When conducting investigations or otherwise making determinations in the workplace, it is essential to avoid bias, whether conscious or unconscious. It is equally important to avoid a situation where co-workers believe decisions made in the workplace are biased - whether real or perceived.
Unconscious bias may take a number of different forms, including:
For investigators, objectivity and drawing reasonable and unbiased conclusions is an essential component of a fair investigation. This doesn't alter the fact that everybody has unconscious biases. In order to remain neutral, investigators should take careful stock of what those biases may be for them specifically and ensure that they do not allow bias to influence their analysis of a party's credibility or their ultimate conclusions.
From an investigator's perspective, a failure to be objective may mean that they have subconsciously drawn premature conclusions about the outcome of the investigation.
A common example involves a situation where a senior executive has been accused of serious wrongdoing, and the investigator understands that the removal or significant disciplining of the executive is likely to result in immediate negative effects for the business.
Against that background, the investigator may be more likely to conduct the investigation in such a way that it justifies a decision which has already been made - namely that the executive will not be terminated or otherwise harshly disciplined.
It is incumbent on impartial investigators to seek to uncover all facts that will help them determine the credibility of the parties involved, and assist in reaching a fair conclusion. It is equally important for investigators to remember that all evidence (however unpalatable) uncovered during an investigation must be taken into account in making a final determination, regardless of whether the information supports or contradicts the allegations.
Forming an inherent bias is a completely natural human response. It is important to ensure, however, that it does not lead or alter the outcome of an investigation. To this end, strategies for preventing inherent bias include:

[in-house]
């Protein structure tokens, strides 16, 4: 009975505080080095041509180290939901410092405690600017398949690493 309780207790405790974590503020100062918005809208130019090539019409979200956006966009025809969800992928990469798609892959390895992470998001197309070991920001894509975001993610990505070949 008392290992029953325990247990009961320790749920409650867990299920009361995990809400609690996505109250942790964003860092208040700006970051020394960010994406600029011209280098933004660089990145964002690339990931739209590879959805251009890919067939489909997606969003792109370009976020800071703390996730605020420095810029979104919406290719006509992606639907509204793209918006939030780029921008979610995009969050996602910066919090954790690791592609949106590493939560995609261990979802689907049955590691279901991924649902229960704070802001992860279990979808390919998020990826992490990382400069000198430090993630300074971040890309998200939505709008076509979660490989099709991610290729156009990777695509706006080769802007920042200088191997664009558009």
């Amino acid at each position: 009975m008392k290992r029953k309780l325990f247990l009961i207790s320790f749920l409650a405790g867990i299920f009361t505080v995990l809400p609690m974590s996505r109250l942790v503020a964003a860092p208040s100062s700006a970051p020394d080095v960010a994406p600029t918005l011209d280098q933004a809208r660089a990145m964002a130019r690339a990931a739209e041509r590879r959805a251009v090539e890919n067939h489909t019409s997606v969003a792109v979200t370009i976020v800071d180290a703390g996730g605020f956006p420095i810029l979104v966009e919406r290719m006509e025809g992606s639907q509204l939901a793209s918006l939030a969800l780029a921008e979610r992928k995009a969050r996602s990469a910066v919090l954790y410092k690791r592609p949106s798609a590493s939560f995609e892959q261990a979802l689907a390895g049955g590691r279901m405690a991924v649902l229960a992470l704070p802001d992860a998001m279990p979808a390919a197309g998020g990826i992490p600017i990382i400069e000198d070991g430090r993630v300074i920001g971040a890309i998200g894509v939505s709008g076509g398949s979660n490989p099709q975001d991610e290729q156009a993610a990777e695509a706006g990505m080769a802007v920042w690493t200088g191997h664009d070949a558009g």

Employers need to facilitate open and honest communication about the potential of bias affecting a decision-making process. This includes ensuring that all staff who are likely to conduct investigations or make sensitive decisions are aware of the potential impacts of bias, and take steps to avoid it.
Another important stratagem is to ensure that investigators are not required to conduct investigations involving those with whom they have a prior relationship, to avoid any perception of bias.
Investigations are an important tool for companies dealing with breaches of policy misconduct. If an employee views a process as fair and unbiased they will be more likely to report concerns. If you think there is an issue in your workplace and are concerned about potential or perceived bias, WISE can conduct independent and unbiased investigations. Contact us today for an obligation-free cost estimate.
WISE Workplace is a multidisciplinary organisation specialising in the management of workplace behaviour. We investigate matters of corporate and professional misconduct, resolve conflict through mediation and provide consultation services for developing effective people governance.
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